This week, our Bellyitch Bumpwatch
alum and veteran journalist Lisa Ling revealed that she was recently
diagnosed with having Attention Deficit Disorder a
t age 40.
While working on an investigative piece for her OWN channel show Our America with Lisa Ling, the former The View co-host got tested herself and learned that her focus issues since a child were in fact caused by the condition that went undiagnosed/
Her revelelation provides a unique opportunity for us to share PsychCentral.com
‘s listing of common myths associated with ADD, one of them being that girls don’t get it considering that boys are usually diagnosed with ADD and ADHD (Attention Deficity Hyperactive Disorder):
Myths about girls with ADHD abound. Here are three more myths followed by the facts.
1. Myth: If girls do have ADHD, they only have the inattentive type.
Fact: The inattentive type of ADHD does seem to be more common in girls with ADHD. But, as Matlen said, “they are out there!” “They might instead be considered “tomboys,” as they cartwheel their way to school and climb trees after school,” she said.
Socialization may explain why girls don’t exhibit hyperactivity in the classroom, according to Sarkis. “It is thought that one reason girls exhibit less hyperactivity in class may not have to do with the disorder itself – rather, girls may have been socially conditioned to speak out less in class and be less ‘disruptive,’” she said. Matlen agreed. “Society allows for girls to be passive and quiet,” she said.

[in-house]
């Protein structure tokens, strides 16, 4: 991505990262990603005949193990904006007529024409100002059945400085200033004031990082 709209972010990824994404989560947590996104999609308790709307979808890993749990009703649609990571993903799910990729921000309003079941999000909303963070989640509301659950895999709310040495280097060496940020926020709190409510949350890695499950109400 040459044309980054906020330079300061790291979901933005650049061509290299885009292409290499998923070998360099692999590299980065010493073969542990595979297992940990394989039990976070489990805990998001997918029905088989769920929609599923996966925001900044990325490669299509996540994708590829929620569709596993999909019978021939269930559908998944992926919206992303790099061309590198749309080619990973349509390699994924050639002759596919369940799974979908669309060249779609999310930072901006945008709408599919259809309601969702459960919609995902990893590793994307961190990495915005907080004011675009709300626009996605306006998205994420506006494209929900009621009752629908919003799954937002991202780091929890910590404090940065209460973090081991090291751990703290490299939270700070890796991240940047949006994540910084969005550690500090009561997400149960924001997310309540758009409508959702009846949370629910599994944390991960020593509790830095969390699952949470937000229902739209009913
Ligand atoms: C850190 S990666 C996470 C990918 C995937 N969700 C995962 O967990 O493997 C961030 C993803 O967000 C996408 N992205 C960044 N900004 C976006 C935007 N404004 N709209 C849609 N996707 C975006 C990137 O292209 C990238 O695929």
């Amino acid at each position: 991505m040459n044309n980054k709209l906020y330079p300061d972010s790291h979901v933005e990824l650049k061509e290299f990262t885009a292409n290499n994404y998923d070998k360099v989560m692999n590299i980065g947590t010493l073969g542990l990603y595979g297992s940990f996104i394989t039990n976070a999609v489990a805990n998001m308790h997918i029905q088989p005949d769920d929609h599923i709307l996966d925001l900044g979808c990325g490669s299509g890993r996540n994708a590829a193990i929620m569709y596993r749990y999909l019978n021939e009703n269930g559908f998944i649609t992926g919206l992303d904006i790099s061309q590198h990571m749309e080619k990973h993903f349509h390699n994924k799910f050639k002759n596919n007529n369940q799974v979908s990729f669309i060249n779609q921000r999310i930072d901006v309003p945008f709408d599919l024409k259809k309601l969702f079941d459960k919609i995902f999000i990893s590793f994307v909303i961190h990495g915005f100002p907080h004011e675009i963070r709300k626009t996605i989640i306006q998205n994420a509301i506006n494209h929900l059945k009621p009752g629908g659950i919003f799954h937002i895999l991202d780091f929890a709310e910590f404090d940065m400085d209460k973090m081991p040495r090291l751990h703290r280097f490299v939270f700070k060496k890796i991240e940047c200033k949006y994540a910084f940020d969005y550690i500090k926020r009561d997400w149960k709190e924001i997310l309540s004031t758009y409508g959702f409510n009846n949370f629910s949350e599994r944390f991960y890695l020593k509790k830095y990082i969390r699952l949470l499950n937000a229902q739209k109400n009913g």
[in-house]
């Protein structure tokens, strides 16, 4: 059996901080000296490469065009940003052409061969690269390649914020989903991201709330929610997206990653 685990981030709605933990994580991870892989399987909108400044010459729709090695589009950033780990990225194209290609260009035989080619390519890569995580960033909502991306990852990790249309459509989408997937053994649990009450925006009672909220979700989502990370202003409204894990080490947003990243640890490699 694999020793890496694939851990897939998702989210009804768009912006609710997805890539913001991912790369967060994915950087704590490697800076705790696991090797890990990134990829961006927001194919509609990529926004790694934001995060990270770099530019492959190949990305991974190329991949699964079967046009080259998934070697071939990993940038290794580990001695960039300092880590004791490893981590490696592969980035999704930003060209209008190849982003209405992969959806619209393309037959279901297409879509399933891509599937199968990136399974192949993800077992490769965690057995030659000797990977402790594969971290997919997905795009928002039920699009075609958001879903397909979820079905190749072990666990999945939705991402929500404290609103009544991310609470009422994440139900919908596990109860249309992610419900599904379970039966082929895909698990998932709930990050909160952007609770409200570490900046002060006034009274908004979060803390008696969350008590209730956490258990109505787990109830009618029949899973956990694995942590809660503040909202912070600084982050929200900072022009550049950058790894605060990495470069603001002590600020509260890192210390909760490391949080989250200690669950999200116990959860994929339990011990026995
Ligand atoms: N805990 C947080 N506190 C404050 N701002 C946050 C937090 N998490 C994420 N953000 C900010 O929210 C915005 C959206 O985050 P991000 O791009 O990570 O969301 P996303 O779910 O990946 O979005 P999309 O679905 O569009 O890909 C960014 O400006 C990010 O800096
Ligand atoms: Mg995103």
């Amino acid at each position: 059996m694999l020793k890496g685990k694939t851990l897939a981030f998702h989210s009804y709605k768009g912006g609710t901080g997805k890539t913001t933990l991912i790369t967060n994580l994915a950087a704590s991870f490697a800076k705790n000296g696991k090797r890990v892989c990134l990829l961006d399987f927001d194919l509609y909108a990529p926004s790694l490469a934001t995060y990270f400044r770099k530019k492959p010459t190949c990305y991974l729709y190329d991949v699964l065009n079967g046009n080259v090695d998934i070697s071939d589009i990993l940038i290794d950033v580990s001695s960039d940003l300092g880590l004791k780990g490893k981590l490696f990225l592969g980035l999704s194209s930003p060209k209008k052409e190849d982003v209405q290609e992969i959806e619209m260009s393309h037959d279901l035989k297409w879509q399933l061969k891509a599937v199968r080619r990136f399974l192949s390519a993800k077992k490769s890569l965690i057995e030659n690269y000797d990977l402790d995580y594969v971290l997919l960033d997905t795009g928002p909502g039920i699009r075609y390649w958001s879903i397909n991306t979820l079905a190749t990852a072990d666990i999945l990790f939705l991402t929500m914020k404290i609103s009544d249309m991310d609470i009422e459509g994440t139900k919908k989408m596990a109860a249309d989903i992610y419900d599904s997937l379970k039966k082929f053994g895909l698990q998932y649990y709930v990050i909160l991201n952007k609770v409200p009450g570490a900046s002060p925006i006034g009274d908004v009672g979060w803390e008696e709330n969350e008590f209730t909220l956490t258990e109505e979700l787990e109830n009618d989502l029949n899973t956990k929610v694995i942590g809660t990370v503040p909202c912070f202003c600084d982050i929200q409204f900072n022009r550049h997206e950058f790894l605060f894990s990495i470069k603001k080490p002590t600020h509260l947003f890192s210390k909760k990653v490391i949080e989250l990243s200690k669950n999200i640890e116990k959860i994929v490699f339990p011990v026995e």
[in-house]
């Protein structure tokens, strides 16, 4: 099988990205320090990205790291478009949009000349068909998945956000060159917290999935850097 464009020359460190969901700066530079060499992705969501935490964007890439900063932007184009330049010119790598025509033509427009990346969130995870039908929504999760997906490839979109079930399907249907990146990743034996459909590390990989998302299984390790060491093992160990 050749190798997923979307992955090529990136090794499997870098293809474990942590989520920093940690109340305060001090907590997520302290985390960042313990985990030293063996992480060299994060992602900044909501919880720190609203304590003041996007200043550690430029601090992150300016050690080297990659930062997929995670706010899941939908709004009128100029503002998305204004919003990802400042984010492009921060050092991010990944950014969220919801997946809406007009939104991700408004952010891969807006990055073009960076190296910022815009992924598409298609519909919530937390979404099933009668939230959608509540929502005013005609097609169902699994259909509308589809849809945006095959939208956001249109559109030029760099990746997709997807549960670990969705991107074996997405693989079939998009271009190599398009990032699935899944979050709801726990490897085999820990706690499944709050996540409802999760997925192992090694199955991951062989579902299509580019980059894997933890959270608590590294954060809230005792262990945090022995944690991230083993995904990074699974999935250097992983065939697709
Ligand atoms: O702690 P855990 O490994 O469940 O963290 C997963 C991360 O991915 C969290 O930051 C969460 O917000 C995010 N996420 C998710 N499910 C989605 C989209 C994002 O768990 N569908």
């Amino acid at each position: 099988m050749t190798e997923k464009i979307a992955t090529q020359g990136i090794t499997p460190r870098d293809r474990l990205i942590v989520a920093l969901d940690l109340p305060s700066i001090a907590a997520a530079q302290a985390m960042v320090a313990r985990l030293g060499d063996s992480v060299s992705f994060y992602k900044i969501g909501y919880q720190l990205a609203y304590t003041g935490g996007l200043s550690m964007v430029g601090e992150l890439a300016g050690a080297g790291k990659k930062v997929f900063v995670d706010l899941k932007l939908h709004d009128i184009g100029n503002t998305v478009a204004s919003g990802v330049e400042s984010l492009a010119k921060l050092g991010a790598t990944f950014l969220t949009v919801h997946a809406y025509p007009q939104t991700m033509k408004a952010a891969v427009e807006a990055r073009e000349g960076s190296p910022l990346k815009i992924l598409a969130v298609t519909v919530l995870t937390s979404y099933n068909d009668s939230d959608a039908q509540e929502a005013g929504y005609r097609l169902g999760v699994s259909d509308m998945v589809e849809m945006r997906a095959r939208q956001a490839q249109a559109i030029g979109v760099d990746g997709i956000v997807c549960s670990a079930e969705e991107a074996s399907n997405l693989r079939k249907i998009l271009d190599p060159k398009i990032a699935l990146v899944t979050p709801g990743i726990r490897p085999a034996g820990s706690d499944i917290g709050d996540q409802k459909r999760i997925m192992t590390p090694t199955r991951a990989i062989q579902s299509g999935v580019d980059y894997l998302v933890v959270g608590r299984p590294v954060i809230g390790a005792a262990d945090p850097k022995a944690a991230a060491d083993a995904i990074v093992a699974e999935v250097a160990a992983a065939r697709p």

It’s also important to note that “[inattentive] girls suffer as much as hyperactive boys who, with their external behaviors, are picked up more quickly by school staff and parents,” she added.
2. Myth: Girls with the inattentive type of ADHD don’t need stimulants.
Fact: Many medical professionals think that stimulants only treat hyperactivity, Matlen said. However, stimulants can help with symptoms of inattention and distractibility, she said. Treating any disorder with medication requires careful consideration. But it’s important for parents and practitioners to know that stimulants can successfully treat these very disruptive symptoms of ADHD.
3. Myth: Girls are less likely to have oppositional defiant disorder (ODD) than boys.
Fact: According to Sarkis, there is actually a 50 percent rate of co-occurrence between ODD and ADHD. And “that rate is the same regardless of gender,” she said. For instance, she cited this study, which found no gender differences for ODD – and no differences for general anxiety disorder, major depressive disorder, dysthymia and separation anxiety disorder.
Warning Signs in Girls with ADHD
Because ADHD can manifest differently in girls, Matlen shared several warning signs that a girl might have the disorder.
At school, girls might excessively daydream; have poor grades even though they’re capable of better work; and forget or not finish up assignments, especially projects that have many parts. Hyperactive girls might exhibit “Chatty Cathy” behaviors, such as “non-stop talking and bossiness.”
Girls might also have few friends and be described as “loners.” They might easily tune out and be “spacey,” she said. They might have a messy bedroom and experience more emotional outbursts than kids their age. They’re also more likely to “feel overwhelmed and internalize that into anxiety [and] fears,” Matlen said.
While there’s been much progress in understanding and treating girls with ADHD, there’s still more work to be done. Whether you’re a teacher, parent or mental health professional, getting educated on how ADHD manifests in girls can help you provide truly helpful support.